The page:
The ILR, CEFR and ACTFL proficiency scales each measure slightly different things and divide their levels at different places. They are not strictly comparable and one can’t really say that a particular score on one scale or test is the same as some given score on another scale or test. But many are interested in how the scales are related, so here’s a comparison chart that many in the language community would consider imperfect, but not too far off.

CEFR* ACTFL ILR
A1 Novice High 0+
A2 Intermediate Low 1
A2+ Intermediate Mid 1/1+
B1 Intermediate High 1+
B1+ Advanced Low 2
B2 Advanced Mid 2/2+
B2+ Advanced High 2+
(Higher: C1, C2) (Higher: Superior) (Higher: 3, 4, 5)

*To better understand how CEFR corresponds to ACTFL and ILR, we recommend this paper by Brian North, a co-author of CEFR who has done extensive work in this subject area.

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About the Author:meaghan

Meaghan is the Social Media Coordinator for Transparent Language, aka the messenger of language news to twitterverse. She once had a love/hate relationship with French, but the two are now very happy together, although one time she was a little unfaithful with a semester of Hausa lessons. @meagmcgon


Comments:

  1. Cathy Wilson:

    Excellent post, Meaghan. Very helpful. I’m going to share on WeSpeke social media.
    Cathy

  2. James O'Donnell:

    The comparison chart is lacking a credit. This comparison is based on which study and by whom? Is this comparison the one established by the American University Center of Provence?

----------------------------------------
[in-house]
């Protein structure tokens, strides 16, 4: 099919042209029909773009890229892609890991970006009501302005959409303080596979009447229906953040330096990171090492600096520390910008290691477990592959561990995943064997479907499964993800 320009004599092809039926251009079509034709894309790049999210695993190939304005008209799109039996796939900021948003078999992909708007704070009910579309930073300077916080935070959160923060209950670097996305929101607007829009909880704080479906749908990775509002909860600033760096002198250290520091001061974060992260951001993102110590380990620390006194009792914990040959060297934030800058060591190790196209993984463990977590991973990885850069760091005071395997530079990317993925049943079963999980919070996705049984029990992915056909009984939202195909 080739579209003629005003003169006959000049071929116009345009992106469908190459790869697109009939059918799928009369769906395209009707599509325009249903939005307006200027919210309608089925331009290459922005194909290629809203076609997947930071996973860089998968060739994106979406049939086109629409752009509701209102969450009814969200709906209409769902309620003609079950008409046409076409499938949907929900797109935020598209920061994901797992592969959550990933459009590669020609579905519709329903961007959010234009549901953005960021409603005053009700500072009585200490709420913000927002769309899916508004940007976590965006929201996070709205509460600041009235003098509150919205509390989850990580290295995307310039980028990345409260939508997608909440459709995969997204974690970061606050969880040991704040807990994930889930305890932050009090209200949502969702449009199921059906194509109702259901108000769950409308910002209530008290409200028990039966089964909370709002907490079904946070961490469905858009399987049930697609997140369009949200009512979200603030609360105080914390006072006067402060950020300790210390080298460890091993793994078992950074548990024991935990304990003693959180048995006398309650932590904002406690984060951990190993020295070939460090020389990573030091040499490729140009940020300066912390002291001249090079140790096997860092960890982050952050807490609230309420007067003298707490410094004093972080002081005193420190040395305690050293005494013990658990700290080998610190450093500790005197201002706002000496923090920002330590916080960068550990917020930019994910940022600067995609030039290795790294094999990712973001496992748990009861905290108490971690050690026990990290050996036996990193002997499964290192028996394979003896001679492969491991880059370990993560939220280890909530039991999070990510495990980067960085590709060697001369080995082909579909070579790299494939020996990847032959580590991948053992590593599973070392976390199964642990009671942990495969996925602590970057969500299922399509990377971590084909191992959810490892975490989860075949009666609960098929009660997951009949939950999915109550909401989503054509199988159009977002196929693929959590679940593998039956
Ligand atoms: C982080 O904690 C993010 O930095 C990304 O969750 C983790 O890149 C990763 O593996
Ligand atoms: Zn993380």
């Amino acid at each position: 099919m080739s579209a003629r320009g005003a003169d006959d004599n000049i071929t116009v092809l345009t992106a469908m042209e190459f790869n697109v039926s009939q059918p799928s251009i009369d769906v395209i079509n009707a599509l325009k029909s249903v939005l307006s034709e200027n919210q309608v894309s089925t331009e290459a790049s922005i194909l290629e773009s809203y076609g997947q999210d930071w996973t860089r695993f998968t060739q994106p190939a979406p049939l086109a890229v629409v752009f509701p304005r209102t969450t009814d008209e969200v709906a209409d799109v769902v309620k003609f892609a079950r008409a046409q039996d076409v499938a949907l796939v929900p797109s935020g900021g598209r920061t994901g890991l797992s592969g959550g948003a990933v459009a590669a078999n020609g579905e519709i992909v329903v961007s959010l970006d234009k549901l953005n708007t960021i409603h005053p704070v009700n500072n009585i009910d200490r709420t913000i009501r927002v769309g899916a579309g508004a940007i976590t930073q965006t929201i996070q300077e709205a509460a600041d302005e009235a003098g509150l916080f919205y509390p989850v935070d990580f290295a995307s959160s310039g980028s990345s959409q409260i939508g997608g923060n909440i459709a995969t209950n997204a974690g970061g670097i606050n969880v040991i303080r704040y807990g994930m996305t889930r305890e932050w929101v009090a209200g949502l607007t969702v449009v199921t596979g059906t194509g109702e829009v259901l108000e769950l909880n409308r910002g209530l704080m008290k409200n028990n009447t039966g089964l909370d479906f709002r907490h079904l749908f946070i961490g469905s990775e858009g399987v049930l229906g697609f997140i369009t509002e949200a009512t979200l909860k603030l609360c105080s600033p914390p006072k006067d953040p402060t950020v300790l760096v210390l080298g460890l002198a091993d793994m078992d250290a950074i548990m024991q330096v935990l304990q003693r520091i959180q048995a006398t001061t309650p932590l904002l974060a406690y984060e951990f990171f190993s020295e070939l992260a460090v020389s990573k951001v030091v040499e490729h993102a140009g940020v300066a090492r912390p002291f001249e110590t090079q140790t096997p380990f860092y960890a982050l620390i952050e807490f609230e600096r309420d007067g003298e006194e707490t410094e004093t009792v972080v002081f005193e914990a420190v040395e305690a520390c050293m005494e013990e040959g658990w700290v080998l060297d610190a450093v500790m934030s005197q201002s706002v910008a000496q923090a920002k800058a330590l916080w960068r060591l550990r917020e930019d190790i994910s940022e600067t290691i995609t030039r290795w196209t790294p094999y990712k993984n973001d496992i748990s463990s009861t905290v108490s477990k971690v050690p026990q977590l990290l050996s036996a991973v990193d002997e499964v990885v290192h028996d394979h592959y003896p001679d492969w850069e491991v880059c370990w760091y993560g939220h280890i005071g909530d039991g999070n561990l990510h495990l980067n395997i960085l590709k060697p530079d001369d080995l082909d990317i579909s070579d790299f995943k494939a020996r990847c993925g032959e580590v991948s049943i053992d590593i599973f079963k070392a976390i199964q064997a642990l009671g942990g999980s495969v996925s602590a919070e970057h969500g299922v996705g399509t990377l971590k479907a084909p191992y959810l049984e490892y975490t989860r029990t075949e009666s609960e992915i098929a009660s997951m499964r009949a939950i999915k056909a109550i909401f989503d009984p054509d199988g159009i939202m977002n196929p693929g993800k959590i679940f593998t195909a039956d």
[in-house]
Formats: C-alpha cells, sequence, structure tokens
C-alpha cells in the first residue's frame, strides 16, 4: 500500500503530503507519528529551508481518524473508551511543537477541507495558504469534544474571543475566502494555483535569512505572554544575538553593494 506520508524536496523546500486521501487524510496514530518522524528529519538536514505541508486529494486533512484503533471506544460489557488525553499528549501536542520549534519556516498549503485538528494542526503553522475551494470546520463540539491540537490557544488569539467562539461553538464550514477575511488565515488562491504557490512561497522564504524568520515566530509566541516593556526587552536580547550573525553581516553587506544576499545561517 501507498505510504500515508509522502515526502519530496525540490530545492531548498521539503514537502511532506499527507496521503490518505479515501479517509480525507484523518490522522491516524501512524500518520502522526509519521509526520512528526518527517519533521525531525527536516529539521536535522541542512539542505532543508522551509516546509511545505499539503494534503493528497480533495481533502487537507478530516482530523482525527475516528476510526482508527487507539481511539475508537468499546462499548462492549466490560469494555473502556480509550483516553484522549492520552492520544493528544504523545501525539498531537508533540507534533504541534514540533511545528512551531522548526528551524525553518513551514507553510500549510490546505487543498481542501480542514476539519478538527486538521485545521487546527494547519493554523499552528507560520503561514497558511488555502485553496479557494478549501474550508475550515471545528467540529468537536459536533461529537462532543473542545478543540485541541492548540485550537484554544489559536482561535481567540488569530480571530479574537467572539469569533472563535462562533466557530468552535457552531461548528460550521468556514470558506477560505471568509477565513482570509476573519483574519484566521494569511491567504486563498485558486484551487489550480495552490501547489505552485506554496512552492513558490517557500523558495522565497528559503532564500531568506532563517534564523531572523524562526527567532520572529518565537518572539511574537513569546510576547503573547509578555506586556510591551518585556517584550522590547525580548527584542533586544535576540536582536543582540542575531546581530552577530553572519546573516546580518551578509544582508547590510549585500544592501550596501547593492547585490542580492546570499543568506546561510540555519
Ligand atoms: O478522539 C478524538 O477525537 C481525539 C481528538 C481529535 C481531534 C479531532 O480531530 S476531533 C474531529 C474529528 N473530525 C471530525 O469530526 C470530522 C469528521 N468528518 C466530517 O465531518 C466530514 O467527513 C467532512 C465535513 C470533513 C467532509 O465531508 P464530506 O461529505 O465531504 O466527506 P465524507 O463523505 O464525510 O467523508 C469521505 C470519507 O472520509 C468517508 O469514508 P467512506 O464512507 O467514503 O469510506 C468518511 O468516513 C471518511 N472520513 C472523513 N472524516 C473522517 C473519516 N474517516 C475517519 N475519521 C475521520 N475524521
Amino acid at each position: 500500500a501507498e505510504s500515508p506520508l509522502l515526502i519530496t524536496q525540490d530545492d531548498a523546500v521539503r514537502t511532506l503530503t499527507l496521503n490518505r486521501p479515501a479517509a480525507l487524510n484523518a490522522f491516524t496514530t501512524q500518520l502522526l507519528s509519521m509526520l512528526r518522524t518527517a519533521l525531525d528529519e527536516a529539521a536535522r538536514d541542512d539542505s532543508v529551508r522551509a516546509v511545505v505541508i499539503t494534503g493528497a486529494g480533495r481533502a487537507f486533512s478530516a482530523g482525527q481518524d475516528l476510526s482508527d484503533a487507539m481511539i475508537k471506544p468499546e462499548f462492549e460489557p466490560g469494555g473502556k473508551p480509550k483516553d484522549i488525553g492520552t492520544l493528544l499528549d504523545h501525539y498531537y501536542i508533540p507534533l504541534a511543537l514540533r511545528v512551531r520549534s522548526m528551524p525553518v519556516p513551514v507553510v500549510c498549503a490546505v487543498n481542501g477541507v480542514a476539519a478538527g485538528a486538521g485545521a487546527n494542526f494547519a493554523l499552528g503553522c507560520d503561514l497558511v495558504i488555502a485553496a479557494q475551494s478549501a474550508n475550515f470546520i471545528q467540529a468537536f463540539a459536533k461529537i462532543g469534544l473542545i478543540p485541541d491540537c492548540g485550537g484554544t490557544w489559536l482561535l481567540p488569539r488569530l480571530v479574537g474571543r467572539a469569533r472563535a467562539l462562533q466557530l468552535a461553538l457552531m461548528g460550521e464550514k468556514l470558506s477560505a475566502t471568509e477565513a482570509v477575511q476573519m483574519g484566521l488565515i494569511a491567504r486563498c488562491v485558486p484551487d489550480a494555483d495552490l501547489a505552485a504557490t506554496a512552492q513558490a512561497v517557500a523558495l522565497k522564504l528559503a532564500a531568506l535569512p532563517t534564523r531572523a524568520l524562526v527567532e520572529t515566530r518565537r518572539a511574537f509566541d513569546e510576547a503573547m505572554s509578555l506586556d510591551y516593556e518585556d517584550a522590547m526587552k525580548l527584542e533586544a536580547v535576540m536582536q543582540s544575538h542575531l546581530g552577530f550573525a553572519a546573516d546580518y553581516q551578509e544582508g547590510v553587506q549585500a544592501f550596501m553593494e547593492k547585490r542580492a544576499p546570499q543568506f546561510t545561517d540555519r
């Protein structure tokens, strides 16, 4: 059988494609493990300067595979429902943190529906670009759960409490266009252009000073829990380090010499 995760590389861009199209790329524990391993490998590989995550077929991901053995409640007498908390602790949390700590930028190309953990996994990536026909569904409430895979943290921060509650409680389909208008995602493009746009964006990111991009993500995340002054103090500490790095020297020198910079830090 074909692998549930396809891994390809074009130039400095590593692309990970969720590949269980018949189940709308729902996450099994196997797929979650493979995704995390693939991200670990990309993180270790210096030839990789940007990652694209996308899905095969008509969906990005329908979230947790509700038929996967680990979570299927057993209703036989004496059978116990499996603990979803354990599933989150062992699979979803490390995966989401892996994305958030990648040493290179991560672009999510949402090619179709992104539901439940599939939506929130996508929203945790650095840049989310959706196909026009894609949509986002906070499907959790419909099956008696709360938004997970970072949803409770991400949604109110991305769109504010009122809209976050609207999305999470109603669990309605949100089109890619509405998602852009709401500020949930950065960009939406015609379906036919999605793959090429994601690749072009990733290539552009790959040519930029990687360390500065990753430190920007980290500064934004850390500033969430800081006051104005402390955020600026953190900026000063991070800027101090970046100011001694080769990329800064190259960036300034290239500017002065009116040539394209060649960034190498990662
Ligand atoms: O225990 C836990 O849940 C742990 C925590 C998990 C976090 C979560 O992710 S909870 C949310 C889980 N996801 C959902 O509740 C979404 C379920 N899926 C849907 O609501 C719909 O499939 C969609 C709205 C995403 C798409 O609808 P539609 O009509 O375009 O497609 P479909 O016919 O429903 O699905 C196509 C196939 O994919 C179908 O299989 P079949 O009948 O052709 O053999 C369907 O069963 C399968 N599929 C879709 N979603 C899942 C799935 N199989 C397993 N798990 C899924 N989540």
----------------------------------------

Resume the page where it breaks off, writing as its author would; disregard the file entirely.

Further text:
There are many published variations in the proposed equivalencies between language proficiency scales. Please take a look at p. 40 of Baztán, Alfonso Martínez (2008). La evaluación oral: una equivalencia entre las guidelines de ACTFL y algunas escalas del MCER (doctoral thesis). Universidad de Granada. p. 461. ISBN 978-84-338-4961-8.
    Matinez et Buritago both state that ACTFL’s IH is the starting point for CERF’s B1.
    From my teaching experience, I regularly have students pass the DELF B1 in their 3rd year of French. In fact, many students pass the A1 in year one, the A2 in year two, etc.
    For a complete article see: http://en.wikipedia.org/wiki/Common_European_Framework_of_Reference_for_Languages#cite_note-21

    • meaghan:

      @James O'Donnell Hi James. The chart isn’t credited to any outside source or study because it was drawn up by our Academic Manager – a former French and Spanish instructor with 20+ years of language teaching experience from K-12 to college to adult professionals. It is her best estimation of how the different scales compare to one another, but is by no means the official scale.

      • Veronica:

        @meaghan Hi Meaghan,
        To the best of your knowledge, does an official scale of equivalency exist? I have seen contradictory information especially on the placement of Advanced High (since this rating and Distinguished as I understand are new for the 2012 ACTFL guidelines).
        Thanks!

        • Transparent Language:

          @Veronica Hi Veronica! I have not come across any official equivalency scale between ACTFL, ILR, and CEFR. The chart we present here was created by Karen, our in-house language teacher, based on her 20+ years of teaching experience. It’s not an official scale, but her best educated guesstimate on how the various levels/proficiencies might compare.

  3. Thomas Sauer:

    It might be worth editing this post, since it is being reshared via Twitter again in 2017. Here is a chart that provides a better alignment of two of the different scales referenced in the post:

    https://www.actfl.org/sites/default/files/reports/Assigning_CEFR_Ratings_To_ACTFL_Assessments.pdf

    • Transparent Language:

      @Thomas Sauer Just updated the post with this link, thank you so much for sharing! We always appreciate the most up-to-date information. 🙂